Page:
Boris Johnson has ordered his national security advisor to probe the takeover of the UK’s largest chip factory by a Chinese-owned semiconductor firm.
The Prime Minister today said the sale was “a very difficult business” and that “we will look at it again”.
Nexperia, a Dutch firm owned by China’s Wingtech, on Monday said it has taken full ownership of Newport Wafer Fab (NWF), which produces chips used in a range of tech products from phones to self-driving cars.
Financial details were not disclosed, but CNBC reported the deal was worth around £63m.
The takeover of the Welsh-based Wafer quickly prompted national security concerns by MPs across the spectrum.
Johnson said at parliament’s Liaison Committee that the government may intervene in the sale through its National Security and Investment legislation.
The legislation gives the government more scope for stopping international firms buying British companies or assets on national security grounds.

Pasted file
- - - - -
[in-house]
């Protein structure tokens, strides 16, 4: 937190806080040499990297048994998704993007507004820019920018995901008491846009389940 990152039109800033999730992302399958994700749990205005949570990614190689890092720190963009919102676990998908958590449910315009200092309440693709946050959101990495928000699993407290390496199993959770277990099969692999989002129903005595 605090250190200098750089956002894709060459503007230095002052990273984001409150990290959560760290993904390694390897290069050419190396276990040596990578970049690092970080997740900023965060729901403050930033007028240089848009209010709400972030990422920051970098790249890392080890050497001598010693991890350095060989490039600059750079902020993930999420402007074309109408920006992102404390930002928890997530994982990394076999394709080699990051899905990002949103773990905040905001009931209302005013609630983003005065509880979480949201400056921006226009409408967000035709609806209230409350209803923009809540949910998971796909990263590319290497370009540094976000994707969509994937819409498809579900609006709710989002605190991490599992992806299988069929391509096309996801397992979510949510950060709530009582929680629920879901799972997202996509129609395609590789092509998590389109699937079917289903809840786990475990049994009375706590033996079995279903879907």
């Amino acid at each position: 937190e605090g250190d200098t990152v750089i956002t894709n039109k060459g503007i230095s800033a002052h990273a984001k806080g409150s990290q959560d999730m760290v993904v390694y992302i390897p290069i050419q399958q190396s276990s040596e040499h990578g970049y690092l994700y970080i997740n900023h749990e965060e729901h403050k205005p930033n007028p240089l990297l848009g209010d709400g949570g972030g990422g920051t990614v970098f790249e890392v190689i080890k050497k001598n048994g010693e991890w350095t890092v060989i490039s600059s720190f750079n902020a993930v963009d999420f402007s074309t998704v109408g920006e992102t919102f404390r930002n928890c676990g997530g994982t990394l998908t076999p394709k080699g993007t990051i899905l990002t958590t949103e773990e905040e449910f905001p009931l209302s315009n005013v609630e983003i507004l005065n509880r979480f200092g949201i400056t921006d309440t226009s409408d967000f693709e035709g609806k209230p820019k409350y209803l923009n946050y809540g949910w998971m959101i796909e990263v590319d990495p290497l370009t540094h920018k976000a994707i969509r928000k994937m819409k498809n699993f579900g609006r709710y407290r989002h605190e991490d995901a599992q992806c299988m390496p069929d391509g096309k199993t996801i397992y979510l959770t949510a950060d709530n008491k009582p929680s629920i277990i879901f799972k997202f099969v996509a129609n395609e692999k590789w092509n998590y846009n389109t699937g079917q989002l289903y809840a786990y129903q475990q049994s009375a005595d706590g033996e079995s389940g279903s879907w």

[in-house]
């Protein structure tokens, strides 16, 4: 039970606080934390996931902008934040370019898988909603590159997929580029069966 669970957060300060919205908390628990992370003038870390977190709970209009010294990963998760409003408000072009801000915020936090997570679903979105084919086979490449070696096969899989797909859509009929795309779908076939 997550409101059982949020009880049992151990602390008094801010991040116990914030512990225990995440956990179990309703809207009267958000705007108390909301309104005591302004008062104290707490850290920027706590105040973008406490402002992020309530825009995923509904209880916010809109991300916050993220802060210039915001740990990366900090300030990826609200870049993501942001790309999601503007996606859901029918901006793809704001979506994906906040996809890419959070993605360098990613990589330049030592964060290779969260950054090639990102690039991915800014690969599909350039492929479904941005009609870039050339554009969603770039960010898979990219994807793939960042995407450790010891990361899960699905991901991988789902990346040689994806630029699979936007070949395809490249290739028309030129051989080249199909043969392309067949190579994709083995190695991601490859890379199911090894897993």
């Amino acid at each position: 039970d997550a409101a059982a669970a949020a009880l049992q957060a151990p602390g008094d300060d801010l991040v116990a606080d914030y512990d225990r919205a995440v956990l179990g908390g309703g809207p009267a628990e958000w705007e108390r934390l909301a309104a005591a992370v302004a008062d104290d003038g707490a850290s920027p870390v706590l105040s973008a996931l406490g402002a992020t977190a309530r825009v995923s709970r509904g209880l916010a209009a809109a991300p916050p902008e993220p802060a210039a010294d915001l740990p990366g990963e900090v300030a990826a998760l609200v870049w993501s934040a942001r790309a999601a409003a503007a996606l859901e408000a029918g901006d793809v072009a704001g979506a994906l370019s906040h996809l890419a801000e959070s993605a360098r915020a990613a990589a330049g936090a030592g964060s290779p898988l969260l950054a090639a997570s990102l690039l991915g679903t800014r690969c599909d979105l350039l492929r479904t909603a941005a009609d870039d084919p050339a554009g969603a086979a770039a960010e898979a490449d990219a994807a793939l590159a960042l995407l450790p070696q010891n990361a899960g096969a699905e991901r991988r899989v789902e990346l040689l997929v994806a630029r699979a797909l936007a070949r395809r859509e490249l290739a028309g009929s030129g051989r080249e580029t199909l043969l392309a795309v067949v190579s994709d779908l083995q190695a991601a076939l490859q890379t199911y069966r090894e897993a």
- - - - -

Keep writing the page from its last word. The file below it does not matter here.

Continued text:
Business secretary Kwasi Kwarteng initially said the issue was in the remit of the devolved Welsh government, however the Prime Minister said “they rather sweetly asked us to deal with it”.
“What I can tell you is that thanks to this government and prudence in passing the National Security and Investment bill…we are able to take action on this kind of thing,” he said.
Johnson added: “I do not want an anti-China spirit to lead to us trying to pitchfork away every investment form China into this country. That would be economically foolhardy.”
The US has gone to some length to ban some Chinese semiconductors for the country’s supply chains out of national security fears.
Johnson’s government last year decided to ban Huawei from contributing to the UK’s 5G network from 2027 out of concerns that the Chinese government would use it for espionage and surveillance purposes.
These claims are denied by Beijing and Huawei.
Conservative MP Tom Tugendhat, chair of Westminster’s Foreign Affairs Committee, told CNBC earlier this week that he was supportive of a government review of the takeover.
“When the US signed the Carbis Bay G7 communique, we pledged to take steps to build economic resilience in critical global supply chains, such as semiconductors,” he said.
“This appears to be an immediate and very public reversal of that commitment.”
Achim Kempe, Nexperia’s chief operations officer, on Monday said: “We are very excited to include Newport as part of our global manufacturing footprint. Nexperia has ambitious growth plans and adding Newport supports the growing global demand for semiconductors.”